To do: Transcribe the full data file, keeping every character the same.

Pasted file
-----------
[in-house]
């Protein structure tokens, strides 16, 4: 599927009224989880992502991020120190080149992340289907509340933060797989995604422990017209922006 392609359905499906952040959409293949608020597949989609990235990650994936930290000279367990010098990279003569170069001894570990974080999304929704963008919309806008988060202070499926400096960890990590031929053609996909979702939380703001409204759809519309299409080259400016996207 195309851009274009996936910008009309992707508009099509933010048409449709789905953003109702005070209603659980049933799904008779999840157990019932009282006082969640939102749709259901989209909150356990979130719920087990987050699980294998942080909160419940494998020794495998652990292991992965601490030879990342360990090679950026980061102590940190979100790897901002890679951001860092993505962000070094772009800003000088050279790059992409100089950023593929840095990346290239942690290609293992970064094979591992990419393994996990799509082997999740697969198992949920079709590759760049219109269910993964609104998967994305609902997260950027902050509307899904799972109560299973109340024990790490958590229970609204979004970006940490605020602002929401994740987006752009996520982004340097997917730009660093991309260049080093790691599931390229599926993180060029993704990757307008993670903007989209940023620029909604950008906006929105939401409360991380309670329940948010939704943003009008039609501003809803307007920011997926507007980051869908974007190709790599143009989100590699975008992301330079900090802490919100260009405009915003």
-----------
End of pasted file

[in-house]
């Protein structure tokens, strides 16, 4: 599927009224989880992502991020120190080149992340289907509340933060797989995604422990017209922006 392609359905499906952040959409293949608020597949989609990235990650994936930290000279367990010098990279003569170069001894570990974080999304929704963008919309806008988060202070499926400096960890990590031929053609996909979702939380703001409204759809519309299409080259400016996207 195309851009274009996936910008009309992707508009099509933010048409449709789905953003109702005070209603659980049933799904008779999840157990019932009282006082969640939102749709259901989209909150356990979130719920087990987050699980294998942080909160419940494998020794495998652990292991992965601490030879990342360990090679950026980061102590940190979100790897901002890679951001860092993505962000070094772009800003000088050279790059992409100089950023593929840095990346290239942690290609293992970064094979591992990419393994996990799509082997999740697969198992949920079709590759760049219109269910993964609104998967994305609902997260950027902050509307899904799972109560299973109340024990790490958590229970609204979004970006940490605020602002929401994740987006752009996520982004340097997917730009660093991309260049080093790691599931390229599926993180060029993704990757307008993670903007989209940023620029909604950008906006929105939401409360991380309670329940948010939704943003009008039609501003809803307007920011997926507007980051869908974007190709790599143009989100590699975008992301330079900090802490919100260009405009915003």